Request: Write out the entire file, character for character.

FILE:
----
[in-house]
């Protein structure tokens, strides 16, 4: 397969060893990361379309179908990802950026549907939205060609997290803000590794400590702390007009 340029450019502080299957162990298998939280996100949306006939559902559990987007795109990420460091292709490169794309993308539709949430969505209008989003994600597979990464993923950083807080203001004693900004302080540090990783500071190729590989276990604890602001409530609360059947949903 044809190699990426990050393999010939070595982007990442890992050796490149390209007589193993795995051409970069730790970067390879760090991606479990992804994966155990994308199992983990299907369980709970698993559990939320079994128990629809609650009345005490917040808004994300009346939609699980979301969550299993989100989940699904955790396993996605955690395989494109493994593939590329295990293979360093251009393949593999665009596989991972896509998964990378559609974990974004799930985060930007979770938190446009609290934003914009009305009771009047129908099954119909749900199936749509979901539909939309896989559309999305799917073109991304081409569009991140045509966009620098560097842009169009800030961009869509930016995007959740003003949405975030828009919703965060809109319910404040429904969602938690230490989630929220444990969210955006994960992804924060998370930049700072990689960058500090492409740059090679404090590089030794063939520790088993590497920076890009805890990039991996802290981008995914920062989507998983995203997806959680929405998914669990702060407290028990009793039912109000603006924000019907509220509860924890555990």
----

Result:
[in-house]
């Protein structure tokens, strides 16, 4: 397969060893990361379309179908990802950026549907939205060609997290803000590794400590702390007009 340029450019502080299957162990298998939280996100949306006939559902559990987007795109990420460091292709490169794309993308539709949430969505209008989003994600597979990464993923950083807080203001004693900004302080540090990783500071190729590989276990604890602001409530609360059947949903 044809190699990426990050393999010939070595982007990442890992050796490149390209007589193993795995051409970069730790970067390879760090991606479990992804994966155990994308199992983990299907369980709970698993559990939320079994128990629809609650009345005490917040808004994300009346939609699980979301969550299993989100989940699904955790396993996605955690395989494109493994593939590329295990293979360093251009393949593999665009596989991972896509998964990378559609974990974004799930985060930007979770938190446009609290934003914009009305009771009047129908099954119909749900199936749509979901539909939309896989559309999305799917073109991304081409569009991140045509966009620098560097842009169009800030961009869509930016995007959740003003949405975030828009919703965060809109319910404040429904969602938690230490989630929220444990969210955006994960992804924060998370930049700072990689960058500090492409740059090679404090590089030794063939520790088993590497920076890009805890990039991996802290981008995914920062989507998983995203997806959680929405998914669990702060407290028990009793039912109000603006924000019907509220509860924890555990």